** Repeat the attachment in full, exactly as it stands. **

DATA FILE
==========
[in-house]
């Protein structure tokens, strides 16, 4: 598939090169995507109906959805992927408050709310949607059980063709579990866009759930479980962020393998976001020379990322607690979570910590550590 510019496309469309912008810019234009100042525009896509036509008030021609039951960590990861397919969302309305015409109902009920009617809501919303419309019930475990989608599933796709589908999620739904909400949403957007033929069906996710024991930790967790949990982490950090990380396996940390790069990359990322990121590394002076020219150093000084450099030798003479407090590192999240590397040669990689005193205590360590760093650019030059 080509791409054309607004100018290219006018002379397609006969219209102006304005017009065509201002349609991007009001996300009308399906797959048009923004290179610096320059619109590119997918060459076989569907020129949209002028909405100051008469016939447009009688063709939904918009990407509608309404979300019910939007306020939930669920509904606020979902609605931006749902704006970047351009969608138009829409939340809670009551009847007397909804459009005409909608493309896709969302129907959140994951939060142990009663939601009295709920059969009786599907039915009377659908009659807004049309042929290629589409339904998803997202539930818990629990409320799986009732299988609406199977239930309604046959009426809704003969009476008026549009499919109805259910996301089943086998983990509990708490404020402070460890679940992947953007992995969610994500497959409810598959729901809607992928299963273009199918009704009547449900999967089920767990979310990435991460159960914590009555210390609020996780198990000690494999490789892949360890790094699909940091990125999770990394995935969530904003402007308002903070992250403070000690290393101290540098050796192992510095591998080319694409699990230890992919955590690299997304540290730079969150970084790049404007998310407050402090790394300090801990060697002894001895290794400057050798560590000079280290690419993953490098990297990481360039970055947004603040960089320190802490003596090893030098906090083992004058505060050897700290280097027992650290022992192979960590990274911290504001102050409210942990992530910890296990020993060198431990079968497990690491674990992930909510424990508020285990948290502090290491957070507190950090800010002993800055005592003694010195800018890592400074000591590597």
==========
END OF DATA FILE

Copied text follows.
[in-house]
């Protein structure tokens, strides 16, 4: 598939090169995507109906959805992927408050709310949607059980063709579990866009759930479980962020393998976001020379990322607690979570910590550590 510019496309469309912008810019234009100042525009896509036509008030021609039951960590990861397919969302309305015409109902009920009617809501919303419309019930475990989608599933796709589908999620739904909400949403957007033929069906996710024991930790967790949990982490950090990380396996940390790069990359990322990121590394002076020219150093000084450099030798003479407090590192999240590397040669990689005193205590360590760093650019030059 080509791409054309607004100018290219006018002379397609006969219209102006304005017009065509201002349609991007009001996300009308399906797959048009923004290179610096320059619109590119997918060459076989569907020129949209002028909405100051008469016939447009009688063709939904918009990407509608309404979300019910939007306020939930669920509904606020979902609605931006749902704006970047351009969608138009829409939340809670009551009847007397909804459009005409909608493309896709969302129907959140994951939060142990009663939601009295709920059969009786599907039915009377659908009659807004049309042929290629589409339904998803997202539930818990629990409320799986009732299988609406199977239930309604046959009426809704003969009476008026549009499919109805259910996301089943086998983990509990708490404020402070460890679940992947953007992995969610994500497959409810598959729901809607992928299963273009199918009704009547449900999967089920767990979310990435991460159960914590009555210390609020996780198990000690494999490789892949360890790094699909940091990125999770990394995935969530904003402007308002903070992250403070000690290393101290540098050796192992510095591998080319694409699990230890992919955590690299997304540290730079969150970084790049404007998310407050402090790394300090801990060697002894001895290794400057050798560590000079280290690419993953490098990297990481360039970055947004603040960089320190802490003596090893030098906090083992004058505060050897700290280097027992650290022992192979960590990274911290504001102050409210942990992530910890296990020993060198431990079968497990690491674990992930909510424990508020285990948290502090290491957070507190950090800010002993800055005592003694010195800018890592400074000591590597």